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Strait of Hormuz Legal Status

In a December 1982 declaration accompanying signature on the 1982 United Nations Convention on the Law of the Sea (UNCLOS), Iran appeared to require prior authorization for warships to enter territorial sea and limited transit passage right in Strait of Hormuz to signatories of 1982 Convention. Iran's declaration stated: "In the light of customary international law, the provisions of article 21, read in association with article 19 (on the Meaning of Innocent Passage) and article 25 (on the Rights of Protection of the Coastal States), recognizes (though implicitly) the rights of the Coastal States to take measures to safeguard their security interests including the adoption of laws and regulations regarding, inter alia, the requirements of prior authorization for warships willing to exercise the right of innocent passage through the territorial sea."

Under the 1982 LOS Convention, a coastal state may claim a territorial sea up to 12 nautical miles from the coastline. Each nautical mile is equal to 1852 meters. While the territorial sea is part of the sovereign territory of the state, ships of all states have a right of innocent passage through the territorial. Warships which do not comply with the laws and regulations of the coastal state concerning passage through the territorial sea can be ordered to leave the territorial sea immediately.

On May 2, 1993, the Government of Iran completed legislative action on an "Act on the Marine Areas of the Islamic Republic of Iran in the Persian Gulf and the Oman Sea." The legislation provides a reasonably comprehensive set of maritime claims to a territorial sea, contiguous zone, exclusive economic zone (EEZ), and continental shelf, and Iran's jurisdictional claims within those areas. Many of these claims do not comport with the requirements of international law as reflected in the 1982 United Nations Convention on the Law of the Sea (LOS Convention). Warships and certain other ships are, contrary to international law, required to receive prior approval to engage in innocent passage.

Iran's requirement for prior approval is not recognized by the US. The LOS Convention does not permit a coastal State to require a foreign vessel to seek the prior authorization of, or notification to, the coastal State as a condition of conducting innocent passage through its territorial sea. Warships representing a wide variety of nations pass through Iran's territorial sea in innocent passage without objection from Iran, despite Iran's requirement that prior authorization be obtained for each transit. These examples of State practice, shared in by many nations and fully consistent with international law, appear to outweigh Iran's claims to restrict freedom of navigation. The US protested this stated requirement in 1983 and 1987, conducted operational assertions in 1989 and 1992 of prior permission requirement, and conducted regular transits of the Strait of Hormuz starting in 1983.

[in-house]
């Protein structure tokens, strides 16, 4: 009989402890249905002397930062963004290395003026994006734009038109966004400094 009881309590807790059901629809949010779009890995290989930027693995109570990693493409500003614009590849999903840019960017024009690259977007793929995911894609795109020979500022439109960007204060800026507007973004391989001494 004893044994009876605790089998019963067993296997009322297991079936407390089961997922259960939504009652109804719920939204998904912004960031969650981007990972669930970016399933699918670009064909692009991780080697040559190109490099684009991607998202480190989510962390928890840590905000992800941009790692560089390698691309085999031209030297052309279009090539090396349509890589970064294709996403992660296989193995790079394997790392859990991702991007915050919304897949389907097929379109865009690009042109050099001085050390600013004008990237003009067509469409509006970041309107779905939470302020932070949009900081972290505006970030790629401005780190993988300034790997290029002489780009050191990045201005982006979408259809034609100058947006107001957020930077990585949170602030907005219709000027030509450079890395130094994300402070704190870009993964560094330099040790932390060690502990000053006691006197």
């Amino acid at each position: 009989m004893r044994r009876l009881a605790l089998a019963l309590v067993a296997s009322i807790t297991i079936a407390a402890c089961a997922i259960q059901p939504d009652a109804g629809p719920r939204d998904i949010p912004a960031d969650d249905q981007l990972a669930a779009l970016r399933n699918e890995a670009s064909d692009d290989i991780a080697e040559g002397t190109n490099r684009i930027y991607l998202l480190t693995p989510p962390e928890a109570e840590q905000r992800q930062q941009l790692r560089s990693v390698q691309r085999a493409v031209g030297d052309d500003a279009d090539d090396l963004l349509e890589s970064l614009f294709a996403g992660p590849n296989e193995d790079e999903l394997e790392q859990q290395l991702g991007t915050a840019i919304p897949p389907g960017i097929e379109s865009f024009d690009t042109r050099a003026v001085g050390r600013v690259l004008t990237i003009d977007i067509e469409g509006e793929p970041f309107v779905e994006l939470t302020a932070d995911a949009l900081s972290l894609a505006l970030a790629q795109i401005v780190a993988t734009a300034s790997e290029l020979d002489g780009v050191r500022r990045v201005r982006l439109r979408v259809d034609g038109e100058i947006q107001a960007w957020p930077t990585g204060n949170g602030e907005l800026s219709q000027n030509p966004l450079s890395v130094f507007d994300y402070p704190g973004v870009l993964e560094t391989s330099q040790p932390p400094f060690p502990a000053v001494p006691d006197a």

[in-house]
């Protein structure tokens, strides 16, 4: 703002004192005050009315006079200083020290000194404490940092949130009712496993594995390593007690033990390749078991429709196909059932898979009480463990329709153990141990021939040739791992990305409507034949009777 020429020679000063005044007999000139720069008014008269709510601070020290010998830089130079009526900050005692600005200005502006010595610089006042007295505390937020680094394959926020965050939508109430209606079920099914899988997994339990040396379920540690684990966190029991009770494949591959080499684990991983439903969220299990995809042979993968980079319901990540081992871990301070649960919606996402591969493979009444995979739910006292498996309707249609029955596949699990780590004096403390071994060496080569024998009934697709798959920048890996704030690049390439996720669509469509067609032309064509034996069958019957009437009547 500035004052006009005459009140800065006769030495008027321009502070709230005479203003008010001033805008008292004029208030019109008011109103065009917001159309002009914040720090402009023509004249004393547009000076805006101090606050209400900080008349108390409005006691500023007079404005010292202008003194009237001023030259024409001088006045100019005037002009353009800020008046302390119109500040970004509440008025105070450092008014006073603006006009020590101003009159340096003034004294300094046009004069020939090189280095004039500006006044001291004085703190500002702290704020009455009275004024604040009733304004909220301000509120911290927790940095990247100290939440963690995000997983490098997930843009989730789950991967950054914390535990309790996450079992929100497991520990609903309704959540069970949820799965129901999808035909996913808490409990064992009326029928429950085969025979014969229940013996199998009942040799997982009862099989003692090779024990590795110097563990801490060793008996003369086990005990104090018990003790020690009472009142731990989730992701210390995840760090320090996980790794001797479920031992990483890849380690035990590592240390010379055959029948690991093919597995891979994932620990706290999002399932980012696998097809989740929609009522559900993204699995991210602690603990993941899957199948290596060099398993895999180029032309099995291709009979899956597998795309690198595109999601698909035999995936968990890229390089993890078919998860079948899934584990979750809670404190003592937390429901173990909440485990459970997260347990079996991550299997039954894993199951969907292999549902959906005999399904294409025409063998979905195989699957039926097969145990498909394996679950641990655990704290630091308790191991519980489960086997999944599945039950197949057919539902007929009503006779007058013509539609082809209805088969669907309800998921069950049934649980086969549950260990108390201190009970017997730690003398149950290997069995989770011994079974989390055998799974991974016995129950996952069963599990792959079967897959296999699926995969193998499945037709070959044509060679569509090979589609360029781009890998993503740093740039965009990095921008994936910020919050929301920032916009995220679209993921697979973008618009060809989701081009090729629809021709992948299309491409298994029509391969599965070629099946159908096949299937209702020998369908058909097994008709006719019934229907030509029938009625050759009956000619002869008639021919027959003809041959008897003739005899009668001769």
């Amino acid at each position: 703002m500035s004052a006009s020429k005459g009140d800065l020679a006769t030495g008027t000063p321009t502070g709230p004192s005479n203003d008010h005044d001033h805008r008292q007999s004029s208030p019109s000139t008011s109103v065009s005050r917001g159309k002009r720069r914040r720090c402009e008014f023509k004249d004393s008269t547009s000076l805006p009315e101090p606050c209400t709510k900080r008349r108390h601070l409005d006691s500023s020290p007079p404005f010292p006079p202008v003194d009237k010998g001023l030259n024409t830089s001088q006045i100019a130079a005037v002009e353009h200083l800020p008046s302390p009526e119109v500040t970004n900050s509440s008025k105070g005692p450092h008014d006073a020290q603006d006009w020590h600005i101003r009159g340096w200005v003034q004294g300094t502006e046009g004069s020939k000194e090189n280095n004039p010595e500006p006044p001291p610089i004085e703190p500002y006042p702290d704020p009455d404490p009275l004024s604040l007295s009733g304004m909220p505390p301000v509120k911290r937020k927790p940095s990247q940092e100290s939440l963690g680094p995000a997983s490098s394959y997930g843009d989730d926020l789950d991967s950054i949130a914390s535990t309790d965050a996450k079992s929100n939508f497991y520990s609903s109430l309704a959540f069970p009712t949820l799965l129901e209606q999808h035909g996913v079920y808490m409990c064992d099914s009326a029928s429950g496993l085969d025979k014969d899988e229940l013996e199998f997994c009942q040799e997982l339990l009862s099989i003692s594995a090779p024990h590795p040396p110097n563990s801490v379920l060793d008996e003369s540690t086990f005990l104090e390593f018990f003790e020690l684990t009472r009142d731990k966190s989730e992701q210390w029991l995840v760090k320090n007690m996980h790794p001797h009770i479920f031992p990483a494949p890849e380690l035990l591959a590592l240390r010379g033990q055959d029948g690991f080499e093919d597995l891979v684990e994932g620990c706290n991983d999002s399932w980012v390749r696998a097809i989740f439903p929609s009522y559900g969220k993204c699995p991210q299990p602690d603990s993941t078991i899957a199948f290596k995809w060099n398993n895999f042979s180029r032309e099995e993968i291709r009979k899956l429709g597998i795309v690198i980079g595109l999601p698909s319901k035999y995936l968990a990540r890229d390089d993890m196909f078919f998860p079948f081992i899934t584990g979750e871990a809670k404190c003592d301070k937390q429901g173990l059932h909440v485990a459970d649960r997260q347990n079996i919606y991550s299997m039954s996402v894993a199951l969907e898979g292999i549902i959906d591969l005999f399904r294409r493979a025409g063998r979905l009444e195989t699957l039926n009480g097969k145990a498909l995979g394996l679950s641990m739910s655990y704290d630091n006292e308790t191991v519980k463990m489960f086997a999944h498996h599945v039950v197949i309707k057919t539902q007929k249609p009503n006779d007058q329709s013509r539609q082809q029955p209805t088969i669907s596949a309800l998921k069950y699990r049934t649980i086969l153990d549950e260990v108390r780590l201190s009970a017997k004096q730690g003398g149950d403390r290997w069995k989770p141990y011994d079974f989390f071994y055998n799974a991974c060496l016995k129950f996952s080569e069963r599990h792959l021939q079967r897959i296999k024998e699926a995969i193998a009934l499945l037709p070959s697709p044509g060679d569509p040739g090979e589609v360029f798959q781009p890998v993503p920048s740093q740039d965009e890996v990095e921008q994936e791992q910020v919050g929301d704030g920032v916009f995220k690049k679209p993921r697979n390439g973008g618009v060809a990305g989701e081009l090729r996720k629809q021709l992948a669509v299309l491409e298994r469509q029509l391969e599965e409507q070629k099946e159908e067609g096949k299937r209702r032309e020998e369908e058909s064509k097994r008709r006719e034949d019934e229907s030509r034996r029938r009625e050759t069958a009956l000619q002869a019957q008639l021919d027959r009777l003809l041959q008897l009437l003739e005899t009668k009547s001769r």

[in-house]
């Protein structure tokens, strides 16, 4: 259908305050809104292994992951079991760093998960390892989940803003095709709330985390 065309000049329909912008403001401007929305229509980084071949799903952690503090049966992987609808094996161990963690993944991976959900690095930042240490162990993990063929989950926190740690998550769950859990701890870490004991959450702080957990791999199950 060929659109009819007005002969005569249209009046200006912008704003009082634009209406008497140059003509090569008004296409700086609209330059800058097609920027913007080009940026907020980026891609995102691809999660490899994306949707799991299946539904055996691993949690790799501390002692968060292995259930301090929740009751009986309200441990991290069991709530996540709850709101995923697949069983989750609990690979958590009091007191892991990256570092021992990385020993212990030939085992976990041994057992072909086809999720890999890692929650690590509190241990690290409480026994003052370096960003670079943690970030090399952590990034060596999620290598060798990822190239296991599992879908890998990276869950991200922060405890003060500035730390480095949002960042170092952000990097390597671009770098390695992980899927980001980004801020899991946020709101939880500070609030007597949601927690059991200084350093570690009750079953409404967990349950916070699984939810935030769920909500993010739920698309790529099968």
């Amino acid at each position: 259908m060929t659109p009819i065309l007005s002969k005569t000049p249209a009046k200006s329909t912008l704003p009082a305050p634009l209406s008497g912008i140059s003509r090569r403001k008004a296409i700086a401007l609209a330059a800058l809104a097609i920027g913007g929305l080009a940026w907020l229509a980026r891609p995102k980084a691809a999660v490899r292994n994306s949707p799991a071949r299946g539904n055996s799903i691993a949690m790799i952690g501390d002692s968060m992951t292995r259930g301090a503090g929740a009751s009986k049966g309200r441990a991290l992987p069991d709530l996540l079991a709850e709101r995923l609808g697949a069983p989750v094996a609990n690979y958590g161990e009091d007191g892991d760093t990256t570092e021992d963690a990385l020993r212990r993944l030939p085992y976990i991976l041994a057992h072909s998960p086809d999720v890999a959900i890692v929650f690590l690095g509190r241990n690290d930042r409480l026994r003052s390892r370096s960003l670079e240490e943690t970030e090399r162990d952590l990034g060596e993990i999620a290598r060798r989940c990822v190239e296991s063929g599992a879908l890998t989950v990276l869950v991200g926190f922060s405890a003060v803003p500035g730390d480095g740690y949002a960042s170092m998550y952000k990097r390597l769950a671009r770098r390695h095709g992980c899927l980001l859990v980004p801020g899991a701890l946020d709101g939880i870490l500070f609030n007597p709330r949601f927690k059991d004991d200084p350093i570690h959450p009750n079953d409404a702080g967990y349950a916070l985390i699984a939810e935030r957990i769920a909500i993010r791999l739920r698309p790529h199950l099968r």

As of 2007 the United States remained a non-signatory of the 1982 United Nations Law of the Sea Convention (USCLOS), yet strongly supports the navigational causes contained therein. The U.S. Freedom of Navigation program has ensured that excessive coastal state claims over the world's oceans and airspace are repeatedly challenged. By diplomatic protests and operational assertions, the United States has insisted upon adherence by the nations of the world to the international law of the sea, as reflected in the UN Law of the Sea Convention.



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